The state has also delivered the testing materials further in advance than in the past to give schools more time to prepare and, if necessary, expedite the process of gaining parental permission for students to take the test, said Joan Adam, director of the Division of Administration for the Health Department, which oversees data and statistics.
“She [Peterson] is hand-holding as best she can, telling them we will provide them the assistance they need to make this as easy as possible,” Adam said. “We have fingers crossed, working very hard so that we get this all back on track for 2019.”
Higher threshold for parental permission
The YRBS is a voluntary, anonymous survey given to students in grades 9-12 at 25 schools in each state selected at random by the CDC (for privacy purposes, the list of schools selected for testing is kept confidential).
From 1991 to 2011, the South Dakota Department of Education administered the survey; in 2013, the state Department of Health assumed testing duties.
The test given to students in grades 9-12 covers six topic areas deemed critical to understanding and preventing dangers to youth health and safety as well as identifying barriers to academic success. According to the state health department website, the six areas are:
• Behaviors that contribute to unintentional injuries and violence.
• Sexual behaviors that contribute to unintended pregnancy and sexually transmitted diseases, including HIV.
• Alcohol and drug use.
• Tobacco use.
• Dietary behaviors.
• Levels of physical activity.
School districts are asked to provide the tests to a random group of students whose parents are then alerted and asked to give permission for their child to take the test.
In order for the results to be considered weighted, the overall response rate within a state must be 60% or higher. If weighted status is not achieved, the data from the state is not counted in national statistics compiled by the CDC, and the state does not receive a report of student responses from the CDC.
The response rate in South Dakota was 75% in 2013 and 67% in 2015; the state is not told the response rate if weighted status is not achieved.
State officials cannot say with certainty why South Dakota did not obtain weighted survey results for the first time in 2017.
Adam said the primary cause is probably that school districts are undergoing “survey burnout” because they are asked by numerous agencies and groups to conduct student surveys on their behalf.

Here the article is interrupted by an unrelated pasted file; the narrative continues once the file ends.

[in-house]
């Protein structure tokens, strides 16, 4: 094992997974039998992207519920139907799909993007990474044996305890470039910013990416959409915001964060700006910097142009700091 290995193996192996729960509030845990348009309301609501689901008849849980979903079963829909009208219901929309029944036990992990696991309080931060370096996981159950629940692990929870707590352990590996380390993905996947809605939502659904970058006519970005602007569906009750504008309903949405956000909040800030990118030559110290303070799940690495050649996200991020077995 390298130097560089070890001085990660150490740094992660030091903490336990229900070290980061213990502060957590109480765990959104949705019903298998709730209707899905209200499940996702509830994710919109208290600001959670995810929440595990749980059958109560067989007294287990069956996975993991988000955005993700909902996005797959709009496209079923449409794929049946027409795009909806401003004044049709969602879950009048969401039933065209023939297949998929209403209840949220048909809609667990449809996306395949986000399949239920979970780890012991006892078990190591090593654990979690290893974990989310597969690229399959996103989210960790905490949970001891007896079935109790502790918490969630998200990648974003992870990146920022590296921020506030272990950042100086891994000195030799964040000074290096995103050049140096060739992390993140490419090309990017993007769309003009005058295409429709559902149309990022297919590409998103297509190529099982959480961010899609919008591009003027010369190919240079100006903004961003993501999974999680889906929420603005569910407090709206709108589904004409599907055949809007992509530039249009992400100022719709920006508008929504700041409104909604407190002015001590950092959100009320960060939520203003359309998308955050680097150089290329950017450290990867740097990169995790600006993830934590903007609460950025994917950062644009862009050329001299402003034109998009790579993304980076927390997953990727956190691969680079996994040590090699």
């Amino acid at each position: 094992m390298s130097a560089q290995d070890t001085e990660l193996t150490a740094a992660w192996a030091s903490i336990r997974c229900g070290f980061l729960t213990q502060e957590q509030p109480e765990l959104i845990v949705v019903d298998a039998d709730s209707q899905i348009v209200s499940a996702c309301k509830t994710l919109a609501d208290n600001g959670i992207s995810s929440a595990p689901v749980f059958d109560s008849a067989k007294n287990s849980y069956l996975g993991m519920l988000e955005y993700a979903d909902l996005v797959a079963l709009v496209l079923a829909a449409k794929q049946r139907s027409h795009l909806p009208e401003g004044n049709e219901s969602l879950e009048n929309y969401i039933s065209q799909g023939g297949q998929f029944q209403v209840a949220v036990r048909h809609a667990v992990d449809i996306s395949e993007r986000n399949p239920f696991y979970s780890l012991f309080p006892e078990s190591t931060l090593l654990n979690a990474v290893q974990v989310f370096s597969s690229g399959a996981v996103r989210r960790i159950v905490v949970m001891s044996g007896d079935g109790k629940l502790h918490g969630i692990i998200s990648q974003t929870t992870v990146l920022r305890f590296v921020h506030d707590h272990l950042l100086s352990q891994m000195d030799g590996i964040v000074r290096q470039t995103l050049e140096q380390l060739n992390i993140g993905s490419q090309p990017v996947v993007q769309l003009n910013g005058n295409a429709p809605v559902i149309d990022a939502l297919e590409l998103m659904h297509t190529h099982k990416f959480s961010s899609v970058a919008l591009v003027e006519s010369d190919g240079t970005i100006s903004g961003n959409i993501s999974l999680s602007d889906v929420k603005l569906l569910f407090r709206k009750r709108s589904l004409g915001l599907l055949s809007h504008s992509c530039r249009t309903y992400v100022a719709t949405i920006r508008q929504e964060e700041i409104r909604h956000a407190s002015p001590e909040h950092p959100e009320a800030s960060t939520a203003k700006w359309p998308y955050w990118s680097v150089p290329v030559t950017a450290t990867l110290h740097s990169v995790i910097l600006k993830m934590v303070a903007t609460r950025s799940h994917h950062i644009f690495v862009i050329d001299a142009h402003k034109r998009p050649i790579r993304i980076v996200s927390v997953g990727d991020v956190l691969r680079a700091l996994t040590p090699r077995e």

Adam also noted that a shift had occurred in some school districts in regard to how or whether parents provide permission for their students to take a survey involving such sensitive personal questions.
Schools have two ways to get parental permission, and the distinction has become important in survey-participation rates.
With what is known as “opt-in” consent, students cannot take surveys unless a parent has signed a form allowing participation. With “opt-out” consent, the student may participate unless a parent has signed a form refusing participation, in a type of implied consent.
Invariably, participation is higher in an “opt-out” scenario, which is no longer in place at many South Dakota school districts, including Sioux Falls.
The consent situation changed after the state Legislature in 2014 tightened the rules on obtaining parental consent for student surveys that probed into certain personal or familial behaviors. The debate at the time came largely in response to new federal education standards that were opposed by some lawmakers as intrusive. Those lawmakers said they wanted to make it harder for the federal government to obtain or share sensitive information on South Dakota students and their families, and it required written parental consent for survey data to be collected.
“We’ve got to have parental control to prevent certain questions that need not be asked; that’s a private matter with the parents and the kids,” state Sen. Ernie Otten, R-Tea, sponsor of the survey-consent bill, said during committee debate on the 2014 legislation. “There’s nothing nefarious in it in my view, it’s just to protect our children as much as we can in this brave new world that we’re in.”